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  1. Context-based pairing solutions increase the usability of IoT device pairing by eliminating any human involvement in the pairing process. This is possible by utilizing on-board sensors (with same sensing modalities) to capture a common physical context (e.g., ambient sound via each device’s microphone). However, in a smart home scenario, it is impractical to assume that all devices will share a common sensing modality. For example, a motion detector is only equipped with an infrared sensor while Amazon Echo only has microphones. In this paper, we develop a new context-based pairing mechanism called Perceptio that uses time as the common factor across differing sensor types. By focusing on the event timing, rather than the specific event sensor data, Perceptio creates event fingerprints that can be matched across a variety of IoT devices. We propose Perceptio based on the idea that devices co-located within a physically secure boundary (e.g., single family house) can observe more events in common over time, as opposed to devices outside. Devices make use of the observed contextual information to provide entropy for Perceptio’s pairing protocol. We design and implement Perceptio, and evaluate its effectiveness as an autonomous secure pairing solution. Our implementation demonstrates the ability to sufficientlymore »distinguish between legitimate devices (placed within the boundary) and attacker devices (placed outside) by imposing a threshold on fingerprint similarity. Perceptio demonstrates an average fingerprint similarity of 94.9% between legitimate devices while even a hypothetical impossibly well-performing attacker yields only 68.9% between itself and a valid device.« less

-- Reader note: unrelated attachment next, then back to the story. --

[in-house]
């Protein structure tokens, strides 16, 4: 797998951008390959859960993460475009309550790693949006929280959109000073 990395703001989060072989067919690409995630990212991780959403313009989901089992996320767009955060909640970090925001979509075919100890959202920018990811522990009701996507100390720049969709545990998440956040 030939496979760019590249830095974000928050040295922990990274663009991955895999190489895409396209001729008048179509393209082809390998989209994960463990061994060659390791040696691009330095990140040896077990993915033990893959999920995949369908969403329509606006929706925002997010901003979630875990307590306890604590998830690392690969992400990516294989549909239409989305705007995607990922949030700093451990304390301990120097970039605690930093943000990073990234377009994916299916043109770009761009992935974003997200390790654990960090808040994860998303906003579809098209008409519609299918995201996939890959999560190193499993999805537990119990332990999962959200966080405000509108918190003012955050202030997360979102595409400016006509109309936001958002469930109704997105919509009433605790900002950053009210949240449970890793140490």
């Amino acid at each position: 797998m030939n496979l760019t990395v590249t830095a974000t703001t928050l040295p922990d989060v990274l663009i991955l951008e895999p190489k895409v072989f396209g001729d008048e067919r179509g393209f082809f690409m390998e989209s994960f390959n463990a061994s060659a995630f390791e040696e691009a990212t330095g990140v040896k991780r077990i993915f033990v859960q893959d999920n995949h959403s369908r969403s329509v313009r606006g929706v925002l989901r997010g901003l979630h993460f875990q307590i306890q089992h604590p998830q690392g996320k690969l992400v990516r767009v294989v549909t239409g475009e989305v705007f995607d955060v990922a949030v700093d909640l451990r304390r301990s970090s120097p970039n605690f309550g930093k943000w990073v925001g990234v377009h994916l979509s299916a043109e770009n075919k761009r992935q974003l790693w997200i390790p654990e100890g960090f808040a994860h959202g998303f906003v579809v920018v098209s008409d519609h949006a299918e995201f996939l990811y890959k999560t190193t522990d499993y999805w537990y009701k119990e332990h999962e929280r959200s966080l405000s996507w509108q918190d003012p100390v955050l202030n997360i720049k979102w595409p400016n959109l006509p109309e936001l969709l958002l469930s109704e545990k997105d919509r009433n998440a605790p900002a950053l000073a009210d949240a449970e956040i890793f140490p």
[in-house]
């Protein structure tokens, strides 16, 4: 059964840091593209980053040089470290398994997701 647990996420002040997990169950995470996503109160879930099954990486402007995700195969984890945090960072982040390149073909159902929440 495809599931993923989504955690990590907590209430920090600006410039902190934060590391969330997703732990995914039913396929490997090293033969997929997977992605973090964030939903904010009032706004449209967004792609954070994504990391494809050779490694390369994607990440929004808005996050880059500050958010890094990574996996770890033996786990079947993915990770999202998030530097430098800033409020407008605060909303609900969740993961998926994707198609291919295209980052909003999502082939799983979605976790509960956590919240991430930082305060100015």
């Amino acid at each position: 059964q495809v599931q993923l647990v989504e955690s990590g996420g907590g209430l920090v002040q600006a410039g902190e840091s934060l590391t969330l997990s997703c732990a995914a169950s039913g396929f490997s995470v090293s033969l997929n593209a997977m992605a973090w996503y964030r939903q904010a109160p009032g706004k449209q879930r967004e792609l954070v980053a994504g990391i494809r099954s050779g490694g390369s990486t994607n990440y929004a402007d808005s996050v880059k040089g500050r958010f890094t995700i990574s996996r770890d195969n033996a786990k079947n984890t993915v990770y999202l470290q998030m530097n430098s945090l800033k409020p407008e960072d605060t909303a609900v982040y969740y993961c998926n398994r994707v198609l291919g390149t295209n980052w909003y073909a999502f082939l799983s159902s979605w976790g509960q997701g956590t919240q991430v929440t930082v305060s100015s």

2. Despite the advent of numerous Internet-of-Things (IoT) applications, recent research demonstrates potential side-channel vulnerabilities exploiting sensors which are used for event and environment monitoring. In this paper, we propose a new side-channel attack, where a network of distributed non-acoustic sensors can be exploited by an attacker to launch an eavesdropping attack by reconstructing intelligible speech signals. Specifically, we present PitchIn to demonstrate the feasibility of speech reconstruction from non-acoustic sensor data collected offline across networked devices. Unlike speech reconstruction which requires a high sampling frequency (e.g., > 5 KHz), typical applications using non-acoustic sensors do not rely on richly sampled data, presenting a challenge to the speech reconstruction attack. Hence, PitchIn leverages a distributed form of Time Interleaved Analog-Digital-Conversion (TIADC) to approximate a high sampling frequency, while maintaining low per-node sampling frequency. We demonstrate how distributed TI-ADC can be used to achieve intelligibility by processing an interleaved signal composed of different sensors across networked devices. We implement PitchIn and evaluate reconstructed speech signal intelligibility via user studies. PitchIn has word recognition accuracy as high as 79%. Though some additional work is required to improve accuracy, our results suggest that eavesdropping using a fusion of non-acoustic sensors is a real andmore »practical threat.« less
  3. Truck platooning is emerging as a promising solution with many economic incentives. However, securely admitting a new vehicle into a platoon is an extremely important yet difficult task. There is no adequate method today for verifying physical arrangements of vehicles within a platoon formation. Specifically, we address the problem of a platoon ghost attack wherein an attacker spoofs presence within a platoon to gain admission and subsequently execute malicious attacks. To address such concerns, we present Convoy, a novel autonomous platoon admission scheme which binds the vehicles' digital certificates to their physical context (i.e., locality). Convoy exploits the findings that vehicles traveling together experience similar context to prove to each other over time that they are co-present. Specifically, they experience similar road (e.g., bumps and cracks) and traffic (e.g., acceleration and steering) conditions. Our approach is based on the ability for vehicles to capture this context, generate fingerprints to establish shared keys, and later bind these symmetric keys to their public keys. We design and implement the Convoy protocol and evaluate it with real-world driving data. Our implementation demonstrates that vehicles traveling in adjacent lanes can be sufficiently distinguished by their context and this can be utilized to thwart platoonmore »ghost attacks and similar misbehavior« less